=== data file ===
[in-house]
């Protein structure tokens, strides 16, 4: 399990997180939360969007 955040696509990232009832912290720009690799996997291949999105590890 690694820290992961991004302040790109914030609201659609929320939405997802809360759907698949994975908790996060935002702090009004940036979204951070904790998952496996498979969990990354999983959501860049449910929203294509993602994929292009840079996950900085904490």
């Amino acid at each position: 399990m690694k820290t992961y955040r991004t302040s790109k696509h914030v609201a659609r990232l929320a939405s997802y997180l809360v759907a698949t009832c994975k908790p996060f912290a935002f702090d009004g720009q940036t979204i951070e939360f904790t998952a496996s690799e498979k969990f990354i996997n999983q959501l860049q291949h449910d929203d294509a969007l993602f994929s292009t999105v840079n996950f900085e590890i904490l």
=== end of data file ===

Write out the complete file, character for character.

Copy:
[in-house]
């Protein structure tokens, strides 16, 4: 399990997180939360969007 955040696509990232009832912290720009690799996997291949999105590890 690694820290992961991004302040790109914030609201659609929320939405997802809360759907698949994975908790996060935002702090009004940036979204951070904790998952496996498979969990990354999983959501860049449910929203294509993602994929292009840079996950900085904490």
């Amino acid at each position: 399990m690694k820290t992961y955040r991004t302040s790109k696509h914030v609201a659609r990232l929320a939405s997802y997180l809360v759907a698949t009832c994975k908790p996060f912290a935002f702090d009004g720009q940036t979204i951070e939360f904790t998952a496996s690799e498979k969990f990354i996997n999983q959501l860049q291949h449910d929203d294509a969007l993602f994929s292009t999105v840079n996950f900085e590890i904490l």